Great Canadian Parks / British Columbia

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The Parks / British Columbia / Glacier National Park

C. H. Deutschmann, prospector and hunter is credited with having discovered the Nakimu Caves in 1904. As he explored the Cougar Brook Valley, he noticed the brook ‘disappeared’ into the ground at the bottom of a falls. Exploring the caves with only a tallow candle to light his way, Deutschmann knew this was an attraction sure to please the adventurous tourists at Glacier House, and immediately registered his find as a mineral claim in Revelstoke.


A shrewd businessman, he sold his claim to the Federal government for $5,000, and was appointed guide and custodian of the caves. He constructed wooden walkways and staircases, even a floating bridge, to facilitate the tourist traffic. In the cavern known as the ‘Subway Passage’, he blasted a trench of 110 metres in length to enable his guests to walk rather than crawl its length. In 1909, more than 1,000 people visited the caves, but with the closing of Glacier House those numbers declined. Only a few people were interested in cave exploration when the park closed Nakimu to the public in 1935.


One of the largest cave systems in Canada, 5.9 kilometres of passages have been explored and mapped to date - far more than Deutschmann knew - and the caves are still growing. The Nakimu caves have formed in a limestone mountain that is almost 95% calcium carbonate (the ‘lime’ in limestone), and consequently the rock is far more subject to the erosional properties of rain and snow meltwater. The sound of thundering water is never far away. Deutschmann named the caves Nakimu - a Shuswap word meaning ‘grumbling spirits’. The rushing water also makes the caves exceptionally dangerous, flooding previously dry chambers and dislodging large chunks of rock.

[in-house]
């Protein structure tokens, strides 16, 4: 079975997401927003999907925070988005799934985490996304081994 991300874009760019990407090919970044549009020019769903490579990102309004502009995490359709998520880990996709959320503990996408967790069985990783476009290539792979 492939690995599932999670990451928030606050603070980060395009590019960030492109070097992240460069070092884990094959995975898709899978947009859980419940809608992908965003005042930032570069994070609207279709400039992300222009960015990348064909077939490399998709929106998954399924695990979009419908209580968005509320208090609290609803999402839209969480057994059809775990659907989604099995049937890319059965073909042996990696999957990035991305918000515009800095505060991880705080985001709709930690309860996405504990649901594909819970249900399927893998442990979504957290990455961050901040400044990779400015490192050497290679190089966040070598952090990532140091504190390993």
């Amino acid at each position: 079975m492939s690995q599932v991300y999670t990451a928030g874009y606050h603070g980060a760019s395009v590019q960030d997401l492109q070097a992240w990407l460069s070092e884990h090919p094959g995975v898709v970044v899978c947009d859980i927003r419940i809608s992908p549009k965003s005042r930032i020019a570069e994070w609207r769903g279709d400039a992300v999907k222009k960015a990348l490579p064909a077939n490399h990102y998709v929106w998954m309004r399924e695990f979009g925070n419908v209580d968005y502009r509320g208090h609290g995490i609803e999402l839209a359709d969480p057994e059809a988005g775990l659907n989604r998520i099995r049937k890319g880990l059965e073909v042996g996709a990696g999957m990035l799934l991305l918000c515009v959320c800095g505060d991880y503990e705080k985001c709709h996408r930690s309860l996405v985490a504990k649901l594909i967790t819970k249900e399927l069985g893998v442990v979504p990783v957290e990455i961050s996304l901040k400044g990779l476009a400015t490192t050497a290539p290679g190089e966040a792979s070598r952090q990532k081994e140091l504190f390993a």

One of the most fascinating features of Nakimu is something called ‘moonmilk’ which has the appearance of cauliflower heads and the consistency of cottage cheese. Thought to be caused by calcium carbonate crystals growing on bacteria on the cave walls, it is extremely fragile. Unfortunately, visitors failing to resist the temptation to touch this rare display have left scars dating back to the early 1900's.


It is a three-hour hike with an elevation gain of 800 metres to reach the cave entrance, and public access is limited. The Cougar Brook valley is Grizzly bear country. The trail here may be closed at any time if bear activity is threatened.


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